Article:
This stunning and large ancient bronze Byzantine follis coin is set in a hand made cast high-polished sterling silver pendant setting which perfectly compliments the rich chocolate brown and red patina. This coin is called an anonymous bronze follis because the ruling emperor was not depicted on the obverse but instead, Christ. It has been mounted to display the side showing a bold inscription in Greek (the common language of the day of Byzantine Roman Empire), "IhSUS XRISTUS bASILEU bASILE" which translates to "Jesus Christ, King of Kings". The back side shows Jesus with halo, holding a Bible. An impressive antiquity of ancient Christianity and highly recommended. This coin was minted under the rule of John I and dates from 969 A.D. to 976 A.D..
As a symbol of one's Christian beliefs, wearing a pendant featuring one of these genuine ancient Christian Roman coins is a far more unique display of one's faith compared to a modern made, mass-produced cross on a chain.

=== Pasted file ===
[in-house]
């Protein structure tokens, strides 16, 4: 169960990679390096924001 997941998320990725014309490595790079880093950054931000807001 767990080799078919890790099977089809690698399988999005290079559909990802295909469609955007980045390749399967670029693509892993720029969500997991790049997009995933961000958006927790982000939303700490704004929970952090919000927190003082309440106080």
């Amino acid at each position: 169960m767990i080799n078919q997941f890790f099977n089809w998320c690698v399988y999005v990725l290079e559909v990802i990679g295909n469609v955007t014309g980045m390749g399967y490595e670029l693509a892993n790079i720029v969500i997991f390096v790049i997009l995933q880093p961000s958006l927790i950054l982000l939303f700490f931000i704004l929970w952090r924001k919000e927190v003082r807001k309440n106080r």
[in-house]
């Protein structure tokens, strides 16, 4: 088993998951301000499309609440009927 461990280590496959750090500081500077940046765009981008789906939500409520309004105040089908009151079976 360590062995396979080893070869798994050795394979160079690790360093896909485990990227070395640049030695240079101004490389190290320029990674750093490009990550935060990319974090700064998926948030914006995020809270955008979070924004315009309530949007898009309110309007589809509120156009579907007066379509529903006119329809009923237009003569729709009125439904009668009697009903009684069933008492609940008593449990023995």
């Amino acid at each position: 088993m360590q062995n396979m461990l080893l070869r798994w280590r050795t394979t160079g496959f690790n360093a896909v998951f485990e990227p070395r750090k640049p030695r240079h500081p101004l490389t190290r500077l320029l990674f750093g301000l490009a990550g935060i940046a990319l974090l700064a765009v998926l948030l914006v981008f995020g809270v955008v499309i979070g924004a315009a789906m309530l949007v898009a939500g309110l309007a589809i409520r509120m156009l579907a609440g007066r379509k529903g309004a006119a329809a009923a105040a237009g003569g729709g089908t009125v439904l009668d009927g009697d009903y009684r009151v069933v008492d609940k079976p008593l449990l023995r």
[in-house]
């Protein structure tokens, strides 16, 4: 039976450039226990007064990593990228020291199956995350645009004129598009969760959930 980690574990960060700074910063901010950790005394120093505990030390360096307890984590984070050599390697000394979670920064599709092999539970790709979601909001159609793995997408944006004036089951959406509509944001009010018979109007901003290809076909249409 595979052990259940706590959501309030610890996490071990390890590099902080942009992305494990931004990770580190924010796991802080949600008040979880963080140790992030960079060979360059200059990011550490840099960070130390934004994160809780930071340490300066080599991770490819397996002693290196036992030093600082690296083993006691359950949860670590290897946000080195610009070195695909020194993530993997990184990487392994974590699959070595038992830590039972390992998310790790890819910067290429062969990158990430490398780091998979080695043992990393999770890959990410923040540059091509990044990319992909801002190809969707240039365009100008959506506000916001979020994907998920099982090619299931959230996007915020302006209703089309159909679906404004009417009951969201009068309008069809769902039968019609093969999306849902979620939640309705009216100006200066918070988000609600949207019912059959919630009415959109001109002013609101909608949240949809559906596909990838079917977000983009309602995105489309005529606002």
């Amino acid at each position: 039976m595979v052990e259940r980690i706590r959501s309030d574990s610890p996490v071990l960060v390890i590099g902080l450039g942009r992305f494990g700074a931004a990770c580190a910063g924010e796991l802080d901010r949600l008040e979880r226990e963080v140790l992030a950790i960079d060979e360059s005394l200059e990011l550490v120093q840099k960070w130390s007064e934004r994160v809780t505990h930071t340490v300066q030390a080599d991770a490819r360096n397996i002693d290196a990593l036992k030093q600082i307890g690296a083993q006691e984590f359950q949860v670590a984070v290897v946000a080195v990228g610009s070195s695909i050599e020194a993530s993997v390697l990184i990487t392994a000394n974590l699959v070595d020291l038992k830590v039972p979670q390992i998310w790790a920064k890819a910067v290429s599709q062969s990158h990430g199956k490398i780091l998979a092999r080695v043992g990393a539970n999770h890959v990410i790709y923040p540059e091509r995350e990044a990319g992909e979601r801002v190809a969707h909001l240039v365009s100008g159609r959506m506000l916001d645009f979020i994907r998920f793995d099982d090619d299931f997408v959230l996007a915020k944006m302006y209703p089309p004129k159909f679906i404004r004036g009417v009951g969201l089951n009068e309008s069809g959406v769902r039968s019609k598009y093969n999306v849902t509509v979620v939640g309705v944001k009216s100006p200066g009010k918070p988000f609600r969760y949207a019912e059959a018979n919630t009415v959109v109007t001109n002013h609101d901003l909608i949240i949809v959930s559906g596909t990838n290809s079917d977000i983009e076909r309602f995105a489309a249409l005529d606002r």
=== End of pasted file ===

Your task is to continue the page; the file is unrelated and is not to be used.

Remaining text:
*** Chain is not included but may be purchased additionally, at the link below
The anonymous bronze follis series was a revolutionary design in Byzantine coinage. For countless centuries even dating back to the early Roman Empire, coins always featured an emperor and promoted the emperor's rule. As Christianity dominated the Roman Byzantine Empire, a break from tradition was instituted in their coin follis issues to purposely promote Christ and not a man, not even the emperor himself during his own rule. This was in keeping with Christian beliefs that man is insignificant in the light of God and no man should be worshipped but God alone. These coins typically feature an image of Christ looking straight at you on the obverse side with the reverse boldly written in Greek, "In Christ, Victory" or "Jesus Christ, King of Kings".
As a result of the Byzantine coinage reform carried out at the end of the fifth century AD, a whole new range of denominations was brought into being each clearly marked with it’s value as a multiple of the basic ‘nummus’. The Christian religion that permeated the Byzantine culture influenced decisions to use Greek numerals for the new coins as Greek was the language of the New Testament. The largest denomination, the FOLLIS, bore the mark of value “M” (40 nummi), the HALF FOLLIS “K” (20 nummi), the DECANUMIUM “I” (10 nummi), and the PENTANUMIUM “E” (5 nummi), introduced at a later period. Over time, imagery used on the Byzantine coinage became increasingly religious. A portrait of Christ first appears on coinage of Justinian II (685-695 AD). Religious images were later banned in 815 AD during the Iconoclastic Period but restored in 843 AD under the empress Theodora.